Re: [GTh] Reincarnation in the NT?
- I don't remember now where I heard it, but one possibility I had heard
floated was that some may have believed a person could sin as an
embryo before birth.
Otherwise, yes, it would imply the pre-existence of human souls (a
view which we know is attested elsewhere in Hellenistic Judaism) ...
but not necessarily reincarnation.
If I may. I'd like to offer some thoughts.
If the human soul is truly eternal, existance must not only go forward
after death but it also goes backward in time as well. That's the
nature of what it means to be "eternal".
And if the soul is eternal, then how much more sense would it make that
the soul would experience multiple lifetimes throughout that period
rather than just be incarnated once?
At the hospital where I work there are babies who die soon after they
are born. If there is only one life then it is very unfair for them to
live such a short time, plus it is hard to make sense of why. If this
is only one of many lives then at least they have a chance to be born
into a longer life the next time. I have noted that Hindu families have
such comfort in these times of tragedy.
The Pharisees were saying that blindman who was born blind had sinned in
a previous life in which he did something evil and was now being
punished by being born blind.
There are other passages that allow for the possibility of being
understood within the context of reincarnation (such as Heb 11:15), but
I think that most of them are cases of eisegesis.
There is one logia in Thomas Gospel that recognizes that the soul
exists previously to being incarnated: "When you see your likeness,
you are happy. But when you see your images that came into being
before and that neither die nor become visible, how much you will
- Hi Tim,First off, I need to caution that we have to avoid statements of personalreligious belief. Second, a minor correction: it was the disciples, not thePharisees, who were given to speak in Jn9.2. Of course, a Pharisaical ideamight have been put into their mouths, but that's uncertain. Third, two relatedthoughts: (1) that a person's soul might have existed prior to his/her being borndoesn't logically imply reincarnation, whether it makes sense that it do so or not,(2) the Thomasines do seem to have believed that souls were eternal, but it isn'tat all clear that orthodox Christians did or do. That is to say, they of coursebelieve that saved souls will live forever after, but they also believe that somesouls will perish, and it isn't clear whether they believe that souls have alwaysexisted. I've looked at statements of Catholic thought on the soul, for example,but it's a bit murky. They don't directly address the pre-existence issue, butwhat they do say seems to imply that a person's soul (what Thomas Aquinascalled 'the rational soul') is created at the point of conception. My guess is thatthe orthodox position would thus be at odds with Thomas, which seems tofavor pre-existence but has no apparent implication of reincarnation.Cheers,Mike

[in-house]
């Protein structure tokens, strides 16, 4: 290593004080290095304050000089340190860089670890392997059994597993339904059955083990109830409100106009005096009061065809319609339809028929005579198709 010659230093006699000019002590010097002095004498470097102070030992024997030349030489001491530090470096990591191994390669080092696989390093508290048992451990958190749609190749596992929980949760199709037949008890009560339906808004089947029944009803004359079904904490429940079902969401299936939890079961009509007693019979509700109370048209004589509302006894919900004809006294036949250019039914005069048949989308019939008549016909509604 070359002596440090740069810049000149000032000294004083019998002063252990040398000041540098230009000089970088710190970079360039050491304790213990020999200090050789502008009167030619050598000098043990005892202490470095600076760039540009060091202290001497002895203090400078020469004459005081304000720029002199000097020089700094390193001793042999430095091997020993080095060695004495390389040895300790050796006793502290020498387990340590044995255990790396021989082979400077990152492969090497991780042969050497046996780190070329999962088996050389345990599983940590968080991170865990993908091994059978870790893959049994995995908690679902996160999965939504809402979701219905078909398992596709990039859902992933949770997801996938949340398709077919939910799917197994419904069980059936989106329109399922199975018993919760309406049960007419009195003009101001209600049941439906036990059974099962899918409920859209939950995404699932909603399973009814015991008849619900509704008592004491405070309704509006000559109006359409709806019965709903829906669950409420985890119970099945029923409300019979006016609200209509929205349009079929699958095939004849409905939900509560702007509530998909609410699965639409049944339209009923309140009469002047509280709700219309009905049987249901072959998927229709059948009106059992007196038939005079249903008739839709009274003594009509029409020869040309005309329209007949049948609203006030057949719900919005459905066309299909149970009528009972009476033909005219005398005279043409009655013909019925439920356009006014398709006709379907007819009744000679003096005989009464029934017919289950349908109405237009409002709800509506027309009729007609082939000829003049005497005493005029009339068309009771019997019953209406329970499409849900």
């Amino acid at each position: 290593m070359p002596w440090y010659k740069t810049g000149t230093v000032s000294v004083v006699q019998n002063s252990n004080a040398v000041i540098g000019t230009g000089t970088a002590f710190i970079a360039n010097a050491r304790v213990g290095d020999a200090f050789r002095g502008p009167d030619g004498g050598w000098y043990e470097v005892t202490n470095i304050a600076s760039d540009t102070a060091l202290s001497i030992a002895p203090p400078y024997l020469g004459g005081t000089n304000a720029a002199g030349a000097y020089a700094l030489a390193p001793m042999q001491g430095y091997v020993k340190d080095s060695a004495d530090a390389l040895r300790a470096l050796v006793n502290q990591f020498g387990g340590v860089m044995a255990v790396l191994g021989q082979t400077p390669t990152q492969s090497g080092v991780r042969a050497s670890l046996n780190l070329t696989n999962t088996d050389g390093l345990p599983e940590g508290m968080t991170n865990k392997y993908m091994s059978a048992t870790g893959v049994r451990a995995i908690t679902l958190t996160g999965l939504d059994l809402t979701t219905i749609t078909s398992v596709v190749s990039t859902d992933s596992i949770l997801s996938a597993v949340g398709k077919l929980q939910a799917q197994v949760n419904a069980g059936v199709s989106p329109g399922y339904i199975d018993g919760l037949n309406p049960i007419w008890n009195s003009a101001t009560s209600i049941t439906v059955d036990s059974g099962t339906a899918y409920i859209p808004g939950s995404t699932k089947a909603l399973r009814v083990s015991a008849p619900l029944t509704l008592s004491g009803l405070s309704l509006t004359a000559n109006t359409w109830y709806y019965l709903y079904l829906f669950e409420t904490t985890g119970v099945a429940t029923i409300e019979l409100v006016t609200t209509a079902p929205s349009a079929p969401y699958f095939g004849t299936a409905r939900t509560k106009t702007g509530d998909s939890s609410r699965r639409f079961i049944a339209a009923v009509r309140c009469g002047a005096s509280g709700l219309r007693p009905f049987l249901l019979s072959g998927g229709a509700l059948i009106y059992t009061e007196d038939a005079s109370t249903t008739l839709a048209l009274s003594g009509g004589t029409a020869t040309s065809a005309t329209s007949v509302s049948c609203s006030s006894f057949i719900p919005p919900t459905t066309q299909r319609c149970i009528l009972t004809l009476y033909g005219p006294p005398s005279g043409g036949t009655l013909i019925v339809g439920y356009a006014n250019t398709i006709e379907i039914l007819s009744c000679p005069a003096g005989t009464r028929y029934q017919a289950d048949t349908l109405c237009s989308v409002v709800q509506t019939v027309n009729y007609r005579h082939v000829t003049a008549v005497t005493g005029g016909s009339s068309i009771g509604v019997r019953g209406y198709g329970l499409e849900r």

Understood. I actually do not personally believe in reincarnation, but I respect those who do. I'll also refrain from using personal anecdotes like the one from the hospital.
I agree that the Gospel of Thomas affirms pre-existence of the soul but does not speak of multiple incarnations.
In the original discussion on Amazon.com the post there comments on GThom L1 "And he said, "Whoever discovers the interpretation of these sayings will not taste death." saying that this meant a liberation from cyclical rebirths. I think this is a case of eisegesis.
As for other texts in the Nag Hammadi collection, there has been an assertion that reincarnation has been found there. But I think a lot depends on how the texts are translated. For example, in the Book of Thomas the Contender 9:5 one translation I found reads:
"Watch and pray that you may not be born in the flesh, but that you may leave the bitter bondage of this life." (Bk Thom Contend 9:5).
This sounds like reincarnation. However, Nag Hammadi scholar John D. Turner translates "born in the flesh" as "come to be in the flesh" which might just mean coming into temptation rather than being reborn.
Then in the Apocryphon of John 14:20 is another text that sounds like it refers to reincarnation:
"This soul needs to follow another soul in whom the Spirit of life dwells, because she is saved through the Spirit. Then she will never be thrust into flesh again" (Apocryph Jn 14:20, SBL).
Waldstein and Wisse translated the end of this saying as "not cast into another flesh" (NHL II,1) and as "does not enter another flesh" (NHL III,1), Does this mean reincarnation or entering into "another" physical temptation?
It would seem that much of this is in the eye of the interpreter.
- --- In firstname.lastname@example.org, "Mike Grondin" <mwgrondin@...> wrote:
> But isn't it also possible that the thinking was that a pre-existingMike,
> soul never incarnated could sin? (I believe that angels were
> considered capable of sinning, so why not disembodied souls?)
Could a pre-existing soul sin? The Book of Wisdom suggests that it could:
"I was given a sound body to live in because I was already good" (Wis 8:19).
That is, if there is no previous incarnation, then it would have to be
the pre-incarnated body that could be good or could sin.
- Hi Tim,The RSV translation of Wis 8:19-20 gives a slightly different slant:"As a child I was by nature well endowed,and a good soul fell to my lot,or rather, being good, I entered into an undefiled body."Mike